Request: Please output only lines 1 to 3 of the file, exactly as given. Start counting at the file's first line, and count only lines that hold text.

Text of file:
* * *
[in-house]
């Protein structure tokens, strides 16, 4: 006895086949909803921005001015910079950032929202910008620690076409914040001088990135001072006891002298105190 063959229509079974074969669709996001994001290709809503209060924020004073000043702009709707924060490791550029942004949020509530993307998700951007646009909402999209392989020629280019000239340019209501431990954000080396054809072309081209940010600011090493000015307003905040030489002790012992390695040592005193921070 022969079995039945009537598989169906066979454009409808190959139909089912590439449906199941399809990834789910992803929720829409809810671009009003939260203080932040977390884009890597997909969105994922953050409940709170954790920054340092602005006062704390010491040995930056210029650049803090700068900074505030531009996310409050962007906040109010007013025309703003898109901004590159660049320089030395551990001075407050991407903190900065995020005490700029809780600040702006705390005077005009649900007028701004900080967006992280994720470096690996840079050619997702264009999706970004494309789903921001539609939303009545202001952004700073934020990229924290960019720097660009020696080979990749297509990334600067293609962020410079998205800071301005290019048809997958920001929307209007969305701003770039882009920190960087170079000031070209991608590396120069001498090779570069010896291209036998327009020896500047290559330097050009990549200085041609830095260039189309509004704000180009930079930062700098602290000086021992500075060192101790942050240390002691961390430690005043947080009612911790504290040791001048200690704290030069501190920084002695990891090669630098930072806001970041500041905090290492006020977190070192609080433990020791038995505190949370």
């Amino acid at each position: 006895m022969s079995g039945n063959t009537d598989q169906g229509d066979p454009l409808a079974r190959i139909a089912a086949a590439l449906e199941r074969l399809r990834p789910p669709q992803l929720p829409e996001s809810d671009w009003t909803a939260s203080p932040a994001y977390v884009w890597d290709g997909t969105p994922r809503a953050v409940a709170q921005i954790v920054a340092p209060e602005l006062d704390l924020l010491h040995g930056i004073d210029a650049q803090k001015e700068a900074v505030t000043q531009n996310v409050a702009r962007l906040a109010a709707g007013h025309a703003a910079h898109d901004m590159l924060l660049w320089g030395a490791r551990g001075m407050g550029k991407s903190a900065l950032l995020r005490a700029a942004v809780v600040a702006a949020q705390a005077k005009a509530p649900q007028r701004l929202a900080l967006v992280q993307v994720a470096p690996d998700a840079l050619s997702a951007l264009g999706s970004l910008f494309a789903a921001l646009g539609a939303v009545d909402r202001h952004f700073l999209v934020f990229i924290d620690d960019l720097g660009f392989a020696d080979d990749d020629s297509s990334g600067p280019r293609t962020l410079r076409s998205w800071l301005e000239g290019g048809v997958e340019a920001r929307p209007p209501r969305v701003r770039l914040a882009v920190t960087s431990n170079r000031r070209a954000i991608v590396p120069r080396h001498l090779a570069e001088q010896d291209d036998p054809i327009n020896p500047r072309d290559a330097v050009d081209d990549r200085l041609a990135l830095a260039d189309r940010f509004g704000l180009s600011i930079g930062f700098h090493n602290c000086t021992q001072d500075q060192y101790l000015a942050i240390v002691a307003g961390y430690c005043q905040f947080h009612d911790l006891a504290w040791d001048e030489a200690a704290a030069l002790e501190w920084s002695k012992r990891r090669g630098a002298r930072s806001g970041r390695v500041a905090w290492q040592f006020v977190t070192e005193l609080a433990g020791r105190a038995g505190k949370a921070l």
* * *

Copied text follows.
[in-house]
């Protein structure tokens, strides 16, 4: 006895086949909803921005001015910079950032929202910008620690076409914040001088990135001072006891002298105190 063959229509079974074969669709996001994001290709809503209060924020004073000043702009709707924060490791550029942004949020509530993307998700951007646009909402999209392989020629280019000239340019209501431990954000080396054809072309081209940010600011090493000015307003905040030489002790012992390695040592005193921070 022969079995039945009537598989169906066979454009409808190959139909089912590439449906199941399809990834789910992803929720829409809810671009009003939260203080932040977390884009890597997909969105994922953050409940709170954790920054340092602005006062704390010491040995930056210029650049803090700068900074505030531009996310409050962007906040109010007013025309703003898109901004590159660049320089030395551990001075407050991407903190900065995020005490700029809780600040702006705390005077005009649900007028701004900080967006992280994720470096690996840079050619997702264009999706970004494309789903921001539609939303009545202001952004700073934020990229924290960019720097660009020696080979990749297509990334600067293609962020410079998205800071301005290019048809997958920001929307209007969305701003770039882009920190960087170079000031070209991608590396120069001498090779570069010896291209036998327009020896500047290559330097050009990549200085041609830095260039189309509004704000180009930079930062700098602290000086021992500075060192101790942050240390002691961390430690005043947080009612911790504290040791001048200690704290030069501190920084002695990891090669630098930072806001970041500041905090290492006020977190070192609080433990020791038995505190949370």
């Amino acid at each position: 006895m022969s079995g039945n063959t009537d598989q169906g229509d066979p454009l409808a079974r190959i139909a089912a086949a590439l449906e199941r074969l399809r990834p789910p669709q992803l929720p829409e996001s809810d671009w009003t909803a939260s203080p932040a994001y977390v884009w890597d290709g997909t969105p994922r809503a953050v409940a709170q921005i954790v920054a340092p209060e602005l006062d704390l924020l010491h040995g930056i004073d210029a650049q803090k001015e700068a900074v505030t000043q531009n996310v409050a702009r962007l906040a109010a709707g007013h025309a703003a910079h898109d901004m590159l924060l660049w320089g030395a490791r551990g001075m407050g550029k991407s903190a900065l950032l995020r005490a700029a942004v809780v600040a702006a949020q705390a005077k005009a509530p649900q007028r701004l929202a900080l967006v992280q993307v994720a470096p690996d998700a840079l050619s997702a951007l264009g999706s970004l910008f494309a789903a921001l646009g539609a939303v009545d909402r202001h952004f700073l999209v934020f990229i924290d620690d960019l720097g660009f392989a020696d080979d990749d020629s297509s990334g600067p280019r293609t962020l410079r076409s998205w800071l301005e000239g290019g048809v997958e340019a920001r929307p209007p209501r969305v701003r770039l914040a882009v920190t960087s431990n170079r000031r070209a954000i991608v590396p120069r080396h001498l090779a570069e001088q010896d291209d036998p054809i327009n020896p500047r072309d290559a330097v050009d081209d990549r200085l041609a990135l830095a260039d189309r940010f509004g704000l180009s600011i930079g930062f700098h090493n602290c000086t021992q001072d500075q060192y101790l000015a942050i240390v002691a307003g961390y430690c005043q905040f947080h009612d911790l006891a504290w040791d001048e030489a200690a704290a030069l002790e501190w920084s002695k012992r990891r090669g630098a002298r930072s806001g970041r390695v500041a905090w290492q040592f006020v977190t070192e005193l609080a433990g020791r105190a038995g505190k949370a921070l």